How you approach your research task may vary depending on your research question. However, the approach below works well with legal problem-solving methodologies such as IRAC.
What is IRAC?
IRAC is a legal problem-solving methodology commonly used in Australian law schools. Researchers using the IRAC method should identify the:
- Issue — state legal issues that are relevant
- Rule — state the legal rule found in legislation or case law
- Application — apply the rules to the facts
Analyse and plan
Analysing your research question involves identifying the appropriate area of law and any relevant legal issues at play. If you are researching a problem-based scenario, you should pay especially careful attention to:
- dates and timeline of events
- persons involved.
These facts will affect how you formulate your research question, as well as which websites, databases, and sources of legal information you will need to consult.
Research the law
At this stage, you should focus on identifying the legal rules found in legislation and case law because this is what you will need to restate in your writing.
Secondary to primary
When you are new to legal research or unfamiliar with an area of law, proceeding from general information (secondary sources) to more specific, authoritative information (primary sources) is a good approach. Secondary sources are written by subject-matter experts who can efficiently lead you to the key authorities you will need to use.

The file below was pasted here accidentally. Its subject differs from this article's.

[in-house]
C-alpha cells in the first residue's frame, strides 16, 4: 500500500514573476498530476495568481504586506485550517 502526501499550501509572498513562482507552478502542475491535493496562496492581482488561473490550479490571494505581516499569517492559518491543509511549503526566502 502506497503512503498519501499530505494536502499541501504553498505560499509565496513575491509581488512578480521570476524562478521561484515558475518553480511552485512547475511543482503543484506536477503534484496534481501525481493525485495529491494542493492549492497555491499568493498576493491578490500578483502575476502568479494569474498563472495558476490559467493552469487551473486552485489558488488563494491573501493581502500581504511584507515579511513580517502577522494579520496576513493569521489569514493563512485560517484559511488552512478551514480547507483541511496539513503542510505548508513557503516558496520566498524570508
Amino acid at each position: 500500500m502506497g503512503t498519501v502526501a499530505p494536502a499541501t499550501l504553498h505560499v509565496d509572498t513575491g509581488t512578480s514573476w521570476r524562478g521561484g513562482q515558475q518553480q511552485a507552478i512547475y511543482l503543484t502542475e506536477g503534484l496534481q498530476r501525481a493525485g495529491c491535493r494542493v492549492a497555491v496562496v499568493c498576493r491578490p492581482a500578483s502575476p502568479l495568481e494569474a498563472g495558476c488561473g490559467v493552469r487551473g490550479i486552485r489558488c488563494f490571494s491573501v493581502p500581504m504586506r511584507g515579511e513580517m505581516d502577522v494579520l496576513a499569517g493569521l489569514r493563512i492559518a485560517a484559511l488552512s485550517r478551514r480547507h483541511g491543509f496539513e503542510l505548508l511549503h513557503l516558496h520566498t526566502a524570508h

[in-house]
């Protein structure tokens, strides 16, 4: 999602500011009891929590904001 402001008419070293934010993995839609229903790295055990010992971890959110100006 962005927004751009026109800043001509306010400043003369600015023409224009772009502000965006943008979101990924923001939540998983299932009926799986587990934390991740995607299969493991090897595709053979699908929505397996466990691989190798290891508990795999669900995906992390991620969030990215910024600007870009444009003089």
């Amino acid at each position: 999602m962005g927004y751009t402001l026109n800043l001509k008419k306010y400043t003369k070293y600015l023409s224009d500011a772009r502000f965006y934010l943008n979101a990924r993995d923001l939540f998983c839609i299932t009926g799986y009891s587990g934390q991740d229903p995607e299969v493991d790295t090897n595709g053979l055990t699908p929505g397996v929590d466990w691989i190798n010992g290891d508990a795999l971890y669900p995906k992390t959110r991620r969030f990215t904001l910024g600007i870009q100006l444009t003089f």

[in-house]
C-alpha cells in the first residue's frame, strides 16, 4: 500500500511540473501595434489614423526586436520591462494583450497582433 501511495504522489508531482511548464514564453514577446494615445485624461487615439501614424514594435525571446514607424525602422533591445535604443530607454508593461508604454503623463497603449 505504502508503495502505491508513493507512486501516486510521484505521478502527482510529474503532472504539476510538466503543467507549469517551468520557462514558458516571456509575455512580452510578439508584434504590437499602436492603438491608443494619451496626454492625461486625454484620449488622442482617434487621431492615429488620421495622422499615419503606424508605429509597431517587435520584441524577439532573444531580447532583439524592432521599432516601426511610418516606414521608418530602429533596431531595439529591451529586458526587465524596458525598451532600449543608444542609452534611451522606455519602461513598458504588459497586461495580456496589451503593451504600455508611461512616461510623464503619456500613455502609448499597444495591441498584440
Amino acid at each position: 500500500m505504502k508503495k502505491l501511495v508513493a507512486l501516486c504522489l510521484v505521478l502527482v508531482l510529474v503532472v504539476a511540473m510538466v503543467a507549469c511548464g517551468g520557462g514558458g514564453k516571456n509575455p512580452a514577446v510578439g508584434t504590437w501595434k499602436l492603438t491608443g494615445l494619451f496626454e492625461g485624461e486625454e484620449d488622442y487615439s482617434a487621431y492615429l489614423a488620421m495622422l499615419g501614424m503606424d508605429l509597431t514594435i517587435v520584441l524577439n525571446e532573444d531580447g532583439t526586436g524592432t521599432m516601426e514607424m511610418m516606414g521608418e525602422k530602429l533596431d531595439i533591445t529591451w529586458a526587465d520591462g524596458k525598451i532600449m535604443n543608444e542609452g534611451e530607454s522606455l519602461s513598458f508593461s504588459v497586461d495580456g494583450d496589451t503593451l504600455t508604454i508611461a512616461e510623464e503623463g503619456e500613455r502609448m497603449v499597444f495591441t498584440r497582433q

Alternatively, if you feel like you have a good grasp of the area of law and legal principles at play, you may wish to move straight to primary sources to answer your legal question.
Keeping up to date with the law
Once you have found your authorities, you need to make sure that they are up-to-date. Has the case you are relying on been reversed on appeal? Has the Act and provision you wish to cite been amended recently?
Apply the law
Apply the law to the facts. Use plain English to express your thoughts and to indicate the best course of action to take as well as the likely outcome of taking that course. It is important to:
- deal separately with each specific issue raised by the facts
- refer to the points of law extracted from the various cases, legislation, or texts
- have clarity of reasoning
- list authorities for and against the argument
- always conclude.
Statements setting out principles of law should be supported by authoritative resources, preferably primary sources.